Iron is a salient mineral that plays a role in many critical bodily functions. It helps your body make new cells and keeps existing ones healthy. This essential mineral also carries oxygen from your lungs throughout your body, which is why it's critical for people who are active or have certain health conditions. Iron also helps your immune system fight off infections. If you don't get enough of this vital nutrient, it can seriously affect your health.
Iron deficiency is a common health issue that many people suffer from daily. It's also easily preventable. Knowing the signs of iron deficiency will allow you to take action before your body becomes completely depleted of this essential nutrient. While it's important to know the signs of iron deficiency, it's equally important to understand why you might be deficient in the first place.
The most common symptoms of iron deficiency include fatigue, weakness and headaches. However, there are many other signs you may suffer from an iron deficiency that isn't as obvious, which you will learn as you continue to read.
What causes iron deficiency?
Blood loss. Blood loss through heavy menstrual periods and severe bleeding from ulcers or stomach disorders can cause iron deficiency. Blood loss can also happen during childbirth or surgery.
A diet that doesn't include enough iron and other nutrients. It is a prevalent factor in the development of anaemia, a common cause in older people who don't eat enough foods rich in this vitamin—such as meat, fish, eggs, dairy products, and other iron-fortified foods.
Inability to absorb iron properly. Suppose your body has trouble absorbing the small amount of dietary iron that gets into your system (such as people who have celiac disease or Crohn's disease). In that case, you may be at risk for anaemia and other conditions related to low levels of haemoglobin throughout your body.
Pregnancy. Iron deficiency is common during pregnancy because their growing fetuses place additional demands upon mothers' bodies. This leads many pregnant women to take supplements containing extra amounts of vitamin C—which helps increase absorption—before eating meals high in ferritin, like red meat.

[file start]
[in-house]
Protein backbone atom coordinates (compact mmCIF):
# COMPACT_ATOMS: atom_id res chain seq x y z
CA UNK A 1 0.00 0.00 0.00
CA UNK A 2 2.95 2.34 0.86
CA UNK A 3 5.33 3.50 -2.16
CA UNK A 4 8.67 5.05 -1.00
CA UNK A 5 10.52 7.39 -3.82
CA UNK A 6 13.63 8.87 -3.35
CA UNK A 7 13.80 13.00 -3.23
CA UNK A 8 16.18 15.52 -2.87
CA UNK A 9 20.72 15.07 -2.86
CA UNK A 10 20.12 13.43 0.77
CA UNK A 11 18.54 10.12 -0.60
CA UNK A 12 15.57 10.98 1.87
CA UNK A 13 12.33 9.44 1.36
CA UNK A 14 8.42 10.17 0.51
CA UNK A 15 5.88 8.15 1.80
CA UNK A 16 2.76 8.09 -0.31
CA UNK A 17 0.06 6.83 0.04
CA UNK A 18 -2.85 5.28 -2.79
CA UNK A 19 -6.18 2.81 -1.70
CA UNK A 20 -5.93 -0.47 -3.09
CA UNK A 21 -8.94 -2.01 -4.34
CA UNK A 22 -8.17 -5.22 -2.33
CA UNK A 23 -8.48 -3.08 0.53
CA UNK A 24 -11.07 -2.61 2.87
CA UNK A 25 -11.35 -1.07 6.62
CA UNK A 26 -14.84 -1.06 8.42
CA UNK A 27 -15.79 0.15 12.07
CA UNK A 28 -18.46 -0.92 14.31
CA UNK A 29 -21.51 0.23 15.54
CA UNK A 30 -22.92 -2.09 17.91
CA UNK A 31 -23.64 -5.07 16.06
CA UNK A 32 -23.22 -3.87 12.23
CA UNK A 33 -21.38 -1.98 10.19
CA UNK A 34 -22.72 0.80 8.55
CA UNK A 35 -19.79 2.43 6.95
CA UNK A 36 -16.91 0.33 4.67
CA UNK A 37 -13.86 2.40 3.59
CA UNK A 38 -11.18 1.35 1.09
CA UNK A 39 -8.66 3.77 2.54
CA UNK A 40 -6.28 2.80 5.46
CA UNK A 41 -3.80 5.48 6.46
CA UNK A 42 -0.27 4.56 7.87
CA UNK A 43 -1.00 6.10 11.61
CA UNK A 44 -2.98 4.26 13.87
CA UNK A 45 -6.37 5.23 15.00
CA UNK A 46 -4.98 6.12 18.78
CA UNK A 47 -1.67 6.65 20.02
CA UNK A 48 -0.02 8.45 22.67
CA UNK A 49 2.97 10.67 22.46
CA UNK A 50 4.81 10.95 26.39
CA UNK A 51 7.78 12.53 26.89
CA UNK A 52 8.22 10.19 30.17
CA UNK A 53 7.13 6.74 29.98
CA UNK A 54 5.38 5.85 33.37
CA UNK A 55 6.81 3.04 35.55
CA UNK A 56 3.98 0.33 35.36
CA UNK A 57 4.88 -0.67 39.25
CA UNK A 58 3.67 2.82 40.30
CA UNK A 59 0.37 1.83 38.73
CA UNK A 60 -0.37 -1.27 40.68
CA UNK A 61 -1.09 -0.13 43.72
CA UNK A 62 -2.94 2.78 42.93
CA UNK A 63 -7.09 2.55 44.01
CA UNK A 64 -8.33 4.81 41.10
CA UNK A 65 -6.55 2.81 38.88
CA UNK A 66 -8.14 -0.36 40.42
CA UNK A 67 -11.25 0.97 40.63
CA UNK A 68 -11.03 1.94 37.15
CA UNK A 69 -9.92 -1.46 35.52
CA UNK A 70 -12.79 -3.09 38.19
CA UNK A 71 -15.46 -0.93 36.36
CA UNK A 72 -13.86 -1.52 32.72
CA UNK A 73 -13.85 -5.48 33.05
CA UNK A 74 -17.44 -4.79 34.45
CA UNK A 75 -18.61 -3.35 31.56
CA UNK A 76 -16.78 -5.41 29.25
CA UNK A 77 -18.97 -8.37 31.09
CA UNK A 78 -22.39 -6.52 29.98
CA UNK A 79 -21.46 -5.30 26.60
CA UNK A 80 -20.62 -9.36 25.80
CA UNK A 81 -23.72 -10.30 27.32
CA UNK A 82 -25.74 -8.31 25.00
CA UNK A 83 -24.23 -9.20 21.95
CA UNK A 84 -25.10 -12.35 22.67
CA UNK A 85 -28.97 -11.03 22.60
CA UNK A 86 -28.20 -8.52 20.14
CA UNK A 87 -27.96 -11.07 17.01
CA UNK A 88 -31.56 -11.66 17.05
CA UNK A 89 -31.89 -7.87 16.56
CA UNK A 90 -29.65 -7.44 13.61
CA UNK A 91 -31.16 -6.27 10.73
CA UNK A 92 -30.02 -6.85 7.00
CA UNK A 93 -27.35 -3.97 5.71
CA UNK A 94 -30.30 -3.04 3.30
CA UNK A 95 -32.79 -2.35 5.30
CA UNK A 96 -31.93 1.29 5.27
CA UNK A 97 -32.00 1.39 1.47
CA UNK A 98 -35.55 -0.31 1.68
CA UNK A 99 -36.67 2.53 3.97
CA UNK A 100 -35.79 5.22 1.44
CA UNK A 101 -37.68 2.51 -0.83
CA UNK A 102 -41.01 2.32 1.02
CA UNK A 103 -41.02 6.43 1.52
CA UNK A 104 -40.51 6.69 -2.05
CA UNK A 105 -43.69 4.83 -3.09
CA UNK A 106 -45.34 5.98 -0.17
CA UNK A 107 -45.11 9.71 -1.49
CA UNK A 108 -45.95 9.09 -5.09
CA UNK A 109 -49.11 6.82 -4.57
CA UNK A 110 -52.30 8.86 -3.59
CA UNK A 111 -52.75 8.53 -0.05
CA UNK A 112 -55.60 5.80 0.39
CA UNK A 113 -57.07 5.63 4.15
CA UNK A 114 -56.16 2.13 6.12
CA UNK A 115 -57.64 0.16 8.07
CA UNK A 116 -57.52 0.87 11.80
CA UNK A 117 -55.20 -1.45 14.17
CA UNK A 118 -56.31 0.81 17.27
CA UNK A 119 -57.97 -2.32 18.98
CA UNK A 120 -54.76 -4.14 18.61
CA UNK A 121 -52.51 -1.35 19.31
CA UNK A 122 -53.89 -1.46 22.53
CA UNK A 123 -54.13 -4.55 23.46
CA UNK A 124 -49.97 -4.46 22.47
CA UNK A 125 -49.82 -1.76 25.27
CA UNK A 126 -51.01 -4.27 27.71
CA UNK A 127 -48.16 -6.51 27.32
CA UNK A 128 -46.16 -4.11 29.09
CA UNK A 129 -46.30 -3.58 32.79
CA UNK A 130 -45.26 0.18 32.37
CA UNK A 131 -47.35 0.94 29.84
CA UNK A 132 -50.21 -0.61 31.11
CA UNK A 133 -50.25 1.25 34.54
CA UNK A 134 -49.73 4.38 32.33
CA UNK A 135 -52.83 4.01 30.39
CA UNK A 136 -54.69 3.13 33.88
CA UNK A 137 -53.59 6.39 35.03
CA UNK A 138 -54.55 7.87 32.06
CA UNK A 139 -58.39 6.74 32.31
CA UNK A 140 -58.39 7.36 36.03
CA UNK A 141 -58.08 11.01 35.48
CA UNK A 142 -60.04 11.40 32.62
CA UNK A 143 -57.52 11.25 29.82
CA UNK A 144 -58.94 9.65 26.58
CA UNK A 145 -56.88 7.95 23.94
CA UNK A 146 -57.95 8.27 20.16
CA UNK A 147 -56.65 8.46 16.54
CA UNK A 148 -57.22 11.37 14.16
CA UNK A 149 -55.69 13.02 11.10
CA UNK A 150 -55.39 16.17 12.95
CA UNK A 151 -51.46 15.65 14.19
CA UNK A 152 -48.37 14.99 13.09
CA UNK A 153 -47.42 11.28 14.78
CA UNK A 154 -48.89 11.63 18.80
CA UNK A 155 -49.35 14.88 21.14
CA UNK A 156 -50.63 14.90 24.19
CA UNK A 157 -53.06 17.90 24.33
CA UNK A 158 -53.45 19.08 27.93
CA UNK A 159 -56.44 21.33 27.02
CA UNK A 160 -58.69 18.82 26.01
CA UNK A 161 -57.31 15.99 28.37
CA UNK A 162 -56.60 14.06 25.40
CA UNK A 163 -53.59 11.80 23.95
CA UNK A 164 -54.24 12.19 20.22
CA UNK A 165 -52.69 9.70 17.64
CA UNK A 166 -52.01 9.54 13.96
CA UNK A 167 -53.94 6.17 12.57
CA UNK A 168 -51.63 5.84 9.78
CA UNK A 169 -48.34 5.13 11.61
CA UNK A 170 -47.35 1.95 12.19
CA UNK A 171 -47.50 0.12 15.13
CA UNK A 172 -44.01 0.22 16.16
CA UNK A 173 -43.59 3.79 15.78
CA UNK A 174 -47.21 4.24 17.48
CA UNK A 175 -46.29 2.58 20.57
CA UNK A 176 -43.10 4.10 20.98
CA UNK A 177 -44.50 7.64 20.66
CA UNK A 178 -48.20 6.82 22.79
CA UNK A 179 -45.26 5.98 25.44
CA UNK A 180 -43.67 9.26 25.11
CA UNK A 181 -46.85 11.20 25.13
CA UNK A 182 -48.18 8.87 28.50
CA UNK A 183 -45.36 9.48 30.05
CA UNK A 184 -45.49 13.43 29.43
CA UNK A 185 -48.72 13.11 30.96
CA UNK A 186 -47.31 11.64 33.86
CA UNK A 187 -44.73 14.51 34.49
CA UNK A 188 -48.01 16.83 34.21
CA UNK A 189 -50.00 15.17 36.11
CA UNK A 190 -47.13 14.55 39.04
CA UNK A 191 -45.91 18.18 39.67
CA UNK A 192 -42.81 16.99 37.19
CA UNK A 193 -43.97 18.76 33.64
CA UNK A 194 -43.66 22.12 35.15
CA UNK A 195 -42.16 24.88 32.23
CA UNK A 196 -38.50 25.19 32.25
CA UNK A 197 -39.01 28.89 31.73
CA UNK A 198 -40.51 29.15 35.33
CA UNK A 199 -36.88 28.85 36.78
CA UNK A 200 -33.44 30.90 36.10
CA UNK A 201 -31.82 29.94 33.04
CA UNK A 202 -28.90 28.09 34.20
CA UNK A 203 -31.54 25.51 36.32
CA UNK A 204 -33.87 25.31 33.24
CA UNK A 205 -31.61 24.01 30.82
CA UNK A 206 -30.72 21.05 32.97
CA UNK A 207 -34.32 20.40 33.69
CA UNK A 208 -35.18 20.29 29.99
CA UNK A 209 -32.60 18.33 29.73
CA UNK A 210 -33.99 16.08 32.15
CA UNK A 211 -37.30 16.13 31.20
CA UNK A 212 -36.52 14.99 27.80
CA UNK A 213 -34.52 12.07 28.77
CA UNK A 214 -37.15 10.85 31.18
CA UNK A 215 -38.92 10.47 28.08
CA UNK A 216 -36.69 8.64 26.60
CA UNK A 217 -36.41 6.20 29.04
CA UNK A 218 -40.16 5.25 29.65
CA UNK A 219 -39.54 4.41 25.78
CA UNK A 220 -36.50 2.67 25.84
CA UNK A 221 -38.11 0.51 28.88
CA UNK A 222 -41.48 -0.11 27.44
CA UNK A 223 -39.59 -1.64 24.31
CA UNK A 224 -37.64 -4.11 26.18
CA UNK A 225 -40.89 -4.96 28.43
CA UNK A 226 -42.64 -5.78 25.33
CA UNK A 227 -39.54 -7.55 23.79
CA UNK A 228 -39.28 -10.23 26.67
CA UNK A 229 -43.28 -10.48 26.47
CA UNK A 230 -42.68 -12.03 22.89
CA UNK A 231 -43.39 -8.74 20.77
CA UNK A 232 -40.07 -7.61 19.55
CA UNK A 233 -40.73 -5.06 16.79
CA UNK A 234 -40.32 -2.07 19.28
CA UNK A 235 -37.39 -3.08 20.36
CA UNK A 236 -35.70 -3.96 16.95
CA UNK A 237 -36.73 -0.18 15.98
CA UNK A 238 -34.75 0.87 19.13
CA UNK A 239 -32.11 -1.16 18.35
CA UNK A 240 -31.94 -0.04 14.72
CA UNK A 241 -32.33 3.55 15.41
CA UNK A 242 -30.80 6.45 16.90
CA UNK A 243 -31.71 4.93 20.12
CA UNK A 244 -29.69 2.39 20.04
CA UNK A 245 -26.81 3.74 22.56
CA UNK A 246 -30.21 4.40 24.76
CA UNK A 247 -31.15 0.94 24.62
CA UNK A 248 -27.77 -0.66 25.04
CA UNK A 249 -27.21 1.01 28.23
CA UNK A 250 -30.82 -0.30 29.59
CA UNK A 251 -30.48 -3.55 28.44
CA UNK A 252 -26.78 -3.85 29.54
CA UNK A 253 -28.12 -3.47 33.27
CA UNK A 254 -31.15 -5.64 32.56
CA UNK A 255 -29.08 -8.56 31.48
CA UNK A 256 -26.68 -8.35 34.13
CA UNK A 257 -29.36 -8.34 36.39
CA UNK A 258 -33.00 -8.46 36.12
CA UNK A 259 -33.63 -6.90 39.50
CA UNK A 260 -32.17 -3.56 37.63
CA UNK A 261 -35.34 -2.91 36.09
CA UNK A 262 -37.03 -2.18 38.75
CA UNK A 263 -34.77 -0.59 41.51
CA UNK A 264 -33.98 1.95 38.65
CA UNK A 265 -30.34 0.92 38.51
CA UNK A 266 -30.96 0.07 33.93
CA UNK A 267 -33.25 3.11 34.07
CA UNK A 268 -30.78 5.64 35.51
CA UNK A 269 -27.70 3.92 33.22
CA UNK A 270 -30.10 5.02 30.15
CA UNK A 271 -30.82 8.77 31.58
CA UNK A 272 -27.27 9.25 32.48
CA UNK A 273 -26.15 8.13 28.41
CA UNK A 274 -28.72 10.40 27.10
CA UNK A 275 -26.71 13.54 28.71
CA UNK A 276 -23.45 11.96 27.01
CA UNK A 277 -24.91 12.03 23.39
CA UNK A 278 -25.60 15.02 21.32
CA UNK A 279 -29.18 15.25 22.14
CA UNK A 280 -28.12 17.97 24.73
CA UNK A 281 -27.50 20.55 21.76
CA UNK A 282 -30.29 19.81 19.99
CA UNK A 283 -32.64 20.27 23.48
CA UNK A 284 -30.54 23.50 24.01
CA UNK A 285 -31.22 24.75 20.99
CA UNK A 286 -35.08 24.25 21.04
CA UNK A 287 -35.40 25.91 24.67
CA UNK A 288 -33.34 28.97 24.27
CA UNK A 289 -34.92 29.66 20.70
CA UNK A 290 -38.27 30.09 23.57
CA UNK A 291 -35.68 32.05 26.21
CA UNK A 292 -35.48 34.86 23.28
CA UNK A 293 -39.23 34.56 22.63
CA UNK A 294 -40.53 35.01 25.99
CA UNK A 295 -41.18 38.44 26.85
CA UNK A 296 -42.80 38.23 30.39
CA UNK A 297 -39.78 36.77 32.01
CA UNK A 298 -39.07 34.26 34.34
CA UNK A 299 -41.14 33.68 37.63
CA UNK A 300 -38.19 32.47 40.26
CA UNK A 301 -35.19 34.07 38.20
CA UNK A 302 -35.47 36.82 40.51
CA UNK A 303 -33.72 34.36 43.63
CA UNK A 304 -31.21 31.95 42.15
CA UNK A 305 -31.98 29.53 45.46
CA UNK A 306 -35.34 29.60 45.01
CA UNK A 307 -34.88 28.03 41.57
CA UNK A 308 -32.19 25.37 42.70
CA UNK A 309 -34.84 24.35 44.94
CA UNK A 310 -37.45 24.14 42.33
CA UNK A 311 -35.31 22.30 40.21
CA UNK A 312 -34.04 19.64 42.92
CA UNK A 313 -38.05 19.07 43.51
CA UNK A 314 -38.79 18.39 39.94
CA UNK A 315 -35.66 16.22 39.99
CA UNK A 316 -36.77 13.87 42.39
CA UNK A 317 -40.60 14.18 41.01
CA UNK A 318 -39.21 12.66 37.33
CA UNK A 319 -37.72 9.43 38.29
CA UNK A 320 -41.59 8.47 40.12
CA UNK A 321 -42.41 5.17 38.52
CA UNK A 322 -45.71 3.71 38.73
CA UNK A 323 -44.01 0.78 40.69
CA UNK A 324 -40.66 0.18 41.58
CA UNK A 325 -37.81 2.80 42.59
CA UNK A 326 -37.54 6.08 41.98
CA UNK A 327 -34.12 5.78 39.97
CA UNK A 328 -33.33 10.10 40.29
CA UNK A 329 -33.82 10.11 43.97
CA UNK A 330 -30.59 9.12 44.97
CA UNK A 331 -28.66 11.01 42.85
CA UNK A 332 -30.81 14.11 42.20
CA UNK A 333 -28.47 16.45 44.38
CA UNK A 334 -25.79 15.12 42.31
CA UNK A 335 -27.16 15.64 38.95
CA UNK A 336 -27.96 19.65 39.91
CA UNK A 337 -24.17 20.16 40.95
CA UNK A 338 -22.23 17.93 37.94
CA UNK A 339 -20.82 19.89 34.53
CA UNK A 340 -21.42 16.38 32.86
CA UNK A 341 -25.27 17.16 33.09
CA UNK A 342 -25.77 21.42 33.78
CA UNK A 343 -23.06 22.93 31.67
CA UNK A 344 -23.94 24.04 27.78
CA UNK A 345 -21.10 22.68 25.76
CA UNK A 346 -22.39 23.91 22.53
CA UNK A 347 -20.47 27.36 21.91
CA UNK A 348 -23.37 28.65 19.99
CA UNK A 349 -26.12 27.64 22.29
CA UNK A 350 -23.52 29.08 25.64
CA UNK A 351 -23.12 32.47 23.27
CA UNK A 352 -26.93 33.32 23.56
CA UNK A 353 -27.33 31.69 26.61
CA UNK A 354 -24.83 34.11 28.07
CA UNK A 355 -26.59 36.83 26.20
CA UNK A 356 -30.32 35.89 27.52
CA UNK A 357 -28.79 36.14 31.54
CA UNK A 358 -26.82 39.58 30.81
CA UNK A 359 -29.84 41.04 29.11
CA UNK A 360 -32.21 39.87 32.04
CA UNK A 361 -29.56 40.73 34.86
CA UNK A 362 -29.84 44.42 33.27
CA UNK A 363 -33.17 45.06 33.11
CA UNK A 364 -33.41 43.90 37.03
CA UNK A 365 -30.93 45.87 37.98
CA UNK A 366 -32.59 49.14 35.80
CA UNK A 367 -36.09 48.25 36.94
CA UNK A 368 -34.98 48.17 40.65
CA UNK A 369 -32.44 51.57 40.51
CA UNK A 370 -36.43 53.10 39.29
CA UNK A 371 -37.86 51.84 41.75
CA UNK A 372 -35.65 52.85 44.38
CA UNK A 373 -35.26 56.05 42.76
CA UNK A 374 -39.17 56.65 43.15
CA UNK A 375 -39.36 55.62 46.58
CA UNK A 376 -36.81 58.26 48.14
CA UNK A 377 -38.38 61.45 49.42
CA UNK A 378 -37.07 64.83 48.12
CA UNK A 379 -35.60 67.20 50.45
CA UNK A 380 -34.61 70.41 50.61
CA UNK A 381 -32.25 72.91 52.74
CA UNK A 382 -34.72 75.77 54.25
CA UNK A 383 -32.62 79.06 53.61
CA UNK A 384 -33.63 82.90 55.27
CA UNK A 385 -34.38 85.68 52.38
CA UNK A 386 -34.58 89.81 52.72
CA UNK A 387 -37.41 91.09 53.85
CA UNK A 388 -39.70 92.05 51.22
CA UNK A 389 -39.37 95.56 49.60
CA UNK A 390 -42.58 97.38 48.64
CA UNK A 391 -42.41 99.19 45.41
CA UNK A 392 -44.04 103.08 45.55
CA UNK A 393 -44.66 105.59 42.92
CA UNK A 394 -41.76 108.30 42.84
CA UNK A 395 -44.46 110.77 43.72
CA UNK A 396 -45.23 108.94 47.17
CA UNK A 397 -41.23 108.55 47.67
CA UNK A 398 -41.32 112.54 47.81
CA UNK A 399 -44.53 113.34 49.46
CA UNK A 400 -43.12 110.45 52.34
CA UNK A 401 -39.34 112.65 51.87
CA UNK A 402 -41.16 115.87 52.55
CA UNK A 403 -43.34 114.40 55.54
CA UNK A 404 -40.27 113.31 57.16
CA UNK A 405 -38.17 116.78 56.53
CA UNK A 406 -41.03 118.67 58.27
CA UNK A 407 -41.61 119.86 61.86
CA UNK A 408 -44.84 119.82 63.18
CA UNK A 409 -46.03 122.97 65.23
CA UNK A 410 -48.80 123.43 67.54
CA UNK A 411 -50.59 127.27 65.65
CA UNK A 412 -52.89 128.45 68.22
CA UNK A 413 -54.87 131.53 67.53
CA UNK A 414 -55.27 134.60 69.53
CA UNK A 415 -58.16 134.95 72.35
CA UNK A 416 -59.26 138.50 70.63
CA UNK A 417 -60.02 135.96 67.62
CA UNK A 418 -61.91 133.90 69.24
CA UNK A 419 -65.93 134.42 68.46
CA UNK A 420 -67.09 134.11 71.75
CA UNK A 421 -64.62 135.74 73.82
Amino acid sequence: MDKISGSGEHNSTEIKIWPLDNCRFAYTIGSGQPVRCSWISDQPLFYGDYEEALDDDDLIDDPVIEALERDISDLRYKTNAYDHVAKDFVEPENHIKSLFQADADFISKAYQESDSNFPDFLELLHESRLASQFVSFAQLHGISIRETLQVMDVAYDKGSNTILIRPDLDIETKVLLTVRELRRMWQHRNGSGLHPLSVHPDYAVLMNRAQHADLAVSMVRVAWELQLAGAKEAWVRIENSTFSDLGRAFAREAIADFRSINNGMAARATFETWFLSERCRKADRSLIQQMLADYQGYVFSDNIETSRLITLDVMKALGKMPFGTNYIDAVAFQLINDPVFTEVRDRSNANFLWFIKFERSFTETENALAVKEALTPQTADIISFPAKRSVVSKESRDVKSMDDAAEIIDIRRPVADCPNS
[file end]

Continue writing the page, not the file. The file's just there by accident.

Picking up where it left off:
Other causes of low iron levels are:
Certain medications, including some birth control pills and chemotherapy drugs
An infection, like malaria or HIV/AIDS
Cancer or other diseases that affect your bone marrow, such as leukaemia or Hodgkin's disease
What can signify iron deficiency?
Iron deficiency's most common signs and symptoms include fatigue, weakness and headaches. However, there are many other signs you may suffer from an iron deficiency that isn't as obvious, including:
Hair loss and brittle nails
The first sign of iron deficiency is often hair loss or brittle nails that chip or break easily. This happens because the body cannot produce enough haemoglobin (the protein in red blood cells that brings oxygen throughout your body) to transport oxygen to all body parts. Without enough oxygen flowing through your system, your skin becomes pale and dark circles appear under your eyes even when you're fully rested at night. Your hair and nails also seem to stop growing.
If your hair and nails have been growing slowly or falling out, it's time to see a doctor. With low iron levels in your body, you'll likely experience the following:
Slow growth or loss of hair
Yellowing of the skin (jaundice)
Pale skin that bruises easily (you may also notice that your skin is less elastic because low levels of iron can cause connective tissue to break down more easily)
Nail ridges and brittleness or spoon-shaped nails (this is a more advanced symptom of iron deficiency and is medically termed koilonychia)
A rapid or irregular heartbeat can occur when insufficient oxygen reaches the heart muscles due to low haemoglobin levels produced by red blood cells. If you have anaemia, you may notice that your resting heart rate is high. A healthy adult's average pulse can range from 50-100 bpm. A higher-than-normal pulse could indicate that your body struggles to get enough oxygen and blood flow to vital organs and muscles—specifically the heart.
Why should we care so much about our resting heart rates? In addition to providing important information about how well your cardiovascular system functions daily, there are clear implications for those who experience abnormally high resting heart rates. The chance of having a stroke can increase by as much as ten times if you suffer from triggering factors for heart disorders such as high cholesterol levels and high blood pressure.
One easy way to determine your resting heart rate is by putting your finger on your pulse and counting the beats per minute for 10 seconds. Multiply that number by six to get an accurate reading.
You're feeling weak and dizzy
Experience dizziness, weakness and extreme fatigue. It could be due to anaemia, a condition whereby your body doesn't have enough red blood cells or haemoglobin in your blood, which is responsible for carrying oxygen throughout the body so cells can function correctly. If you don't get enough oxygen, it can progress to fatigue and other symptoms like dizziness.
It's important to note that fatigue and dizziness are symptoms of other conditions and diseases, so if you experience them, it's best to see your doctor. Suppose you've been feeling tired or drained lately but need to figure out why. It might be time to get tested for anaemia. If you have anaemia, your doctor may advise that you take iron supplements. If this is the case, taking the supplement with food is best because your body will absorb it better.
Suppose other symptoms like chest pain or palpitations accompany dizziness. In that case, it could signify something more serious, such as a pulmonary embolism or a heart attack.
You're finding it hard to concentrate or think straight